Can someone please explain America’s love for the insanity that pervades TV?
First of all, many of them are not “reality shows.”
They are scripted, acted and produced with little or no spontaneity. There’s more realism in the conservations I have with my dog, Stanley, than there is in the Kardashians’ kitchen.
Don’t get me wrong. I don’t sit around reading Chaucer or quoting Shakespeare.
You can often find me twisted up on the couch watching “The NFL’s Top Ten Hardest Acts to Follow,” or a James Bond movie from 1973 that I’ve already seen 17 times.
I don’t need to watch “Schindler’s List” every day or (shudder) “Masterpiece Theatre.” Reruns of “Charlie’s Angels” are fine with me because, hey, I’m a guy.
Fifty years ago Newton Minow, the Federal Communications Commission chairman for President Kennedy referred to television as “a vast wasteland.”
He was talking about “Leave it to Beaver,” Hoss Cartwright and that picture of the Indian that used to be transfixed on the tube early on Saturday mornings as I waited for “Huckleberry Hound” to arrive.
I recently learned that Mr. Minow is still living despite being subjected to endless hours of Simon on “American Idol.”
Can you imagine what he thinks of Honey Boo-Boo?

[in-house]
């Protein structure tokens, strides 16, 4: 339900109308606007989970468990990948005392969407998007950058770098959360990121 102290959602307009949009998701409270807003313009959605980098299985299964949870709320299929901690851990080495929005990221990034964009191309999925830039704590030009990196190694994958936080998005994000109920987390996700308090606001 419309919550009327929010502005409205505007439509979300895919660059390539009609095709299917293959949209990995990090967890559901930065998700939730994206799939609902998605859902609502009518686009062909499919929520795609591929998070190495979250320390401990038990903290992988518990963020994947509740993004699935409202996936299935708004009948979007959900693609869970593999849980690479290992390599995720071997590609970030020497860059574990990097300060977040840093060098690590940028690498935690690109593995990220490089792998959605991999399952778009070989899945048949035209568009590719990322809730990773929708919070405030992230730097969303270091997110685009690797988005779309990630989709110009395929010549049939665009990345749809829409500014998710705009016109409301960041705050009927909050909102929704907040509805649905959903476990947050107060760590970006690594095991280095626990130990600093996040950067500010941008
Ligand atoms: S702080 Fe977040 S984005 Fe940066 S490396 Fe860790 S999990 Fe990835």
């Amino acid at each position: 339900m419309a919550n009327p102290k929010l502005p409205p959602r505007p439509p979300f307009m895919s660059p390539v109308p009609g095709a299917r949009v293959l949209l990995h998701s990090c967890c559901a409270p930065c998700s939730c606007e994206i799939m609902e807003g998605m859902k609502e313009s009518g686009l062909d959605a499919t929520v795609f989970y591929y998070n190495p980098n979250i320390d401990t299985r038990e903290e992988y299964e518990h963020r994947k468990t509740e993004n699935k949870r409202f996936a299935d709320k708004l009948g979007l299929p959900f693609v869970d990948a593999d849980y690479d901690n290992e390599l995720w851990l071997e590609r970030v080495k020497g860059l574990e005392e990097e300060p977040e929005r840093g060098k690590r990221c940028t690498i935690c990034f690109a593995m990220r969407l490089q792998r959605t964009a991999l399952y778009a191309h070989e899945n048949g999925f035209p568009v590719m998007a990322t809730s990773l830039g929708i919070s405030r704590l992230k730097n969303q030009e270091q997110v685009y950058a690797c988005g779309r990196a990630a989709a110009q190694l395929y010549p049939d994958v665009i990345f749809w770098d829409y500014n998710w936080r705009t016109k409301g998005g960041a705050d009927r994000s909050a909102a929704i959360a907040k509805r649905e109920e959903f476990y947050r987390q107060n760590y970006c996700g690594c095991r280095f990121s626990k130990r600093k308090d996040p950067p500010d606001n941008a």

What do you think he would call that?
I know what it should be called.
“The Black Hole of All Culture Since the Dawn of Man.”
I’ve seen a lot of other drivel on television lately and this what I think those shows should be called.
“Washed-up Celebrities Who Can’t Dance Anymore Either.”
“Let’s Fix Your Worthless Restaurant and Restore Dignity to Your Dysfunctional Family.”
“I Bet I Can Find More Stupid Junk Than You Can Out of Some Dead Person’s Storage Unit.”
“Let’s Catch a Big Bunch of Fish and Cuss a Lot.”
“Rich Women With Nothing Better to Do Than Try On 5,000 Wedding Dresses, Whine a Lot and Pick None of Them.”
“Cooking Casseroles With Pine Nuts, Australian Kale, Vietnamese Vinegar and All Kinds of Other Stuff You’ll Never Find.”
I could go on, but you get the idea.
I know, I know, none of these shows would be on TV if there weren’t audiences.
I also fully realize that people watch a lot of these shows like “Jerry Springer” to see buffoons perform so they can feel better about themselves.
It’s the “Thank God that’s not me!” syndrome.
I’d rather watch Premier League soccer, do crossword puzzles and ask Stanley if he can come up with a seven-letter word for taste.